According to a draft report of the parliamentary standing committee on science and technology, the Bill that proposes DNA sampling and profiling of citizens has some alarming provisions that could be misused
The committee headed by Congress leader Jairam Ramesh has been scrutinizing the DNA Bill.
The Bill allows DNA sampling and profiling of citizens accused of crime or reported missing and storing their unique genetic information for administrative purposes.
The DNA Technology (Use and Application) Regulation Act, 2019, has been in the works for 15 years now.
Many countries have enacted similar legislation with the U.S. bringing in a law as far back as in 1994.
- DNA profiles of an individual containing sensitive information such as pedigree, skin colour, behaviour, illness, etc, can be misused to specifically target individuals and their families with their own genetic data.
- Can target a particular community: This is particularly worrying as the sensitive information could be used to incorrectly link a particular caste/community to criminal activities
- The Bill proposes to store DNA profiles of suspects, undertrials, victims and their relatives for future investigations.
- Though this will help in identifying repeat offenders, this may pose a threat to an individual’s privacy.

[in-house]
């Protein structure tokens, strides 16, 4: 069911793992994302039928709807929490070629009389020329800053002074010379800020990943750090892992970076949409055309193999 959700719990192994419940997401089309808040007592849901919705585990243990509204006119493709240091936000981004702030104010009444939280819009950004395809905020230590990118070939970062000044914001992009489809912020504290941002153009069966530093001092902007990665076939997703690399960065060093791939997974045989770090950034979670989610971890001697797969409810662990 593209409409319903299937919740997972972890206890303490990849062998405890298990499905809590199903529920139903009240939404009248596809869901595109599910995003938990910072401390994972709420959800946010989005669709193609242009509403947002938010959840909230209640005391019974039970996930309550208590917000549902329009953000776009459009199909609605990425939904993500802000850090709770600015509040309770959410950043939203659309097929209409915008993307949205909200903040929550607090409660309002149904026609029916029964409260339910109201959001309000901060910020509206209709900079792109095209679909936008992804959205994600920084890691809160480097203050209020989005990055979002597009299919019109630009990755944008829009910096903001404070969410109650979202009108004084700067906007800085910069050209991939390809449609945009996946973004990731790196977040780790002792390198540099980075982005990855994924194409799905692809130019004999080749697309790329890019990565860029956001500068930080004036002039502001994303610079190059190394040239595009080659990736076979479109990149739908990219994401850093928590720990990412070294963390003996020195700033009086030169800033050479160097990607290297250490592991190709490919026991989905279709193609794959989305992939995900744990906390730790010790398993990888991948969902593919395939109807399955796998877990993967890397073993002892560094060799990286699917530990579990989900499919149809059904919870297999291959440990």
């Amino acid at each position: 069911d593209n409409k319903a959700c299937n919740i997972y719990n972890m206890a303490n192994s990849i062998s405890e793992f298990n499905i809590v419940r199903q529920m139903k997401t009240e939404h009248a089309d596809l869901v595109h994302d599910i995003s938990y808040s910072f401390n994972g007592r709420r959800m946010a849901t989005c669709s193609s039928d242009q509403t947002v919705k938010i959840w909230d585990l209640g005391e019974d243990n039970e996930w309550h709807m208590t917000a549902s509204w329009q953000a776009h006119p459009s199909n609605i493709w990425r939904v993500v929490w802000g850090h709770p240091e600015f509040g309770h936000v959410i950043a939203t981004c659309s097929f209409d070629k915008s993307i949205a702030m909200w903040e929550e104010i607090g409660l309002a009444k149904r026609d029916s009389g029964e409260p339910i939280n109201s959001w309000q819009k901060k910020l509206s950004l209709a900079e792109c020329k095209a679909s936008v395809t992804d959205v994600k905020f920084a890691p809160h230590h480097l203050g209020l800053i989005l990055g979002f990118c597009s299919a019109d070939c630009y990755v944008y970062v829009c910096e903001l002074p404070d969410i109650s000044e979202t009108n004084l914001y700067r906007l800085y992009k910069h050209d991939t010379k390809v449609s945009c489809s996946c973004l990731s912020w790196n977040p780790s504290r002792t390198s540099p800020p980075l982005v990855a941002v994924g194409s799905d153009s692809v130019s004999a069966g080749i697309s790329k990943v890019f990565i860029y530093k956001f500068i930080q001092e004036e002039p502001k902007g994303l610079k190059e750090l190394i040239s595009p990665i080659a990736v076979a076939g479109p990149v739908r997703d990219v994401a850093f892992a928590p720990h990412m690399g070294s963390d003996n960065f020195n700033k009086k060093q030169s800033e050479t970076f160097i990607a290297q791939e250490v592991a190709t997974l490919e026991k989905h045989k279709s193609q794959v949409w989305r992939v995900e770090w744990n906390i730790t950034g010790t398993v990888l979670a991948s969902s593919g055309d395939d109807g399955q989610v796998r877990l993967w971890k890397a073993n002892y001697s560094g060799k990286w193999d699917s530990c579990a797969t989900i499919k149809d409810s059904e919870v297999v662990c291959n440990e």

- If a person is arrested for an offence carrying up to seven years imprisonment, investigation authorities must take the person’s written consent before taking the DNA sample.
- But a magistrate can easily override consent. The bill is silent on grounds and reasons when the magistrate can override consent.
- The Bill permits retention of DNA even if conviction of the offender has been overturned.
- As in the absence of robust data protection legislation, the security of DNA profiles placed with the National DNA Data bank and its regional centres is questionable.
Way ahead :
- To enable identification of missing children: As per the National Crime Records Bureau, annually 1,00,000 children go missing.
- Help in identifying unidentified deceased: Including disaster victims and apprehend repeat offenders for heinous crimes such as rape and murder.
- Expand DNA testing in India: Which is currently being done on an extremely limited scale in India (only 2-3% of the total need).
- Will help in monitoring and regulating the standards of the laboratories.